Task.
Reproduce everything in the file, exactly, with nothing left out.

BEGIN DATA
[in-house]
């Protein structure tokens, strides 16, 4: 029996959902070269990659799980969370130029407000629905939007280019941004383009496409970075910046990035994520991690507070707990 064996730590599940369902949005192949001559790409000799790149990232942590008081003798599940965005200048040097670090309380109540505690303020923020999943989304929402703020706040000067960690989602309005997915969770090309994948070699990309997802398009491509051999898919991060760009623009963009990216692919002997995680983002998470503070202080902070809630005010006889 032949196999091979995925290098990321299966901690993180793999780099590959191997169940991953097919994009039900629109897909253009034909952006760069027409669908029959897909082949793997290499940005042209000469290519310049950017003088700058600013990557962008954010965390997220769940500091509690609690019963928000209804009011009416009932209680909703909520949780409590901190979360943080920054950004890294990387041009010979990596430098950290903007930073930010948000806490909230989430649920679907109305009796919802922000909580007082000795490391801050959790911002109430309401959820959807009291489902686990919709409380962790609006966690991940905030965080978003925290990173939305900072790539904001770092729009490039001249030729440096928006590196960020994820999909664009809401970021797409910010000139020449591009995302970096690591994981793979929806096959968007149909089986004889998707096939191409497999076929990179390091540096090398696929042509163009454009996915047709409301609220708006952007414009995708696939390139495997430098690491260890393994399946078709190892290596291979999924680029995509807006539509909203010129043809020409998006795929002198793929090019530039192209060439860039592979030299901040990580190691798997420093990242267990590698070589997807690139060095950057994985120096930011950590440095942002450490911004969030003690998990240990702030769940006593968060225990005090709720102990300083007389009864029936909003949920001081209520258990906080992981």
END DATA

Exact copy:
[in-house]
């Protein structure tokens, strides 16, 4: 029996959902070269990659799980969370130029407000629905939007280019941004383009496409970075910046990035994520991690507070707990 064996730590599940369902949005192949001559790409000799790149990232942590008081003798599940965005200048040097670090309380109540505690303020923020999943989304929402703020706040000067960690989602309005997915969770090309994948070699990309997802398009491509051999898919991060760009623009963009990216692919002997995680983002998470503070202080902070809630005010006889 032949196999091979995925290098990321299966901690993180793999780099590959191997169940991953097919994009039900629109897909253009034909952006760069027409669908029959897909082949793997290499940005042209000469290519310049950017003088700058600013990557962008954010965390997220769940500091509690609690019963928000209804009011009416009932209680909703909520949780409590901190979360943080920054950004890294990387041009010979990596430098950290903007930073930010948000806490909230989430649920679907109305009796919802922000909580007082000795490391801050959790911002109430309401959820959807009291489902686990919709409380962790609006966690991940905030965080978003925290990173939305900072790539904001770092729009490039001249030729440096928006590196960020994820999909664009809401970021797409910010000139020449591009995302970096690591994981793979929806096959968007149909089986004889998707096939191409497999076929990179390091540096090398696929042509163009454009996915047709409301609220708006952007414009995708696939390139495997430098690491260890393994399946078709190892290596291979999924680029995509807006539509909203010129043809020409998006795929002198793929090019530039192209060439860039592979030299901040990580190691798997420093990242267990590698070589997807690139060095950057994985120096930011950590440095942002450490911004969030003690998990240990702030769940006593968060225990005090709720102990300083007389009864029936909003949920001081209520258990906080992981």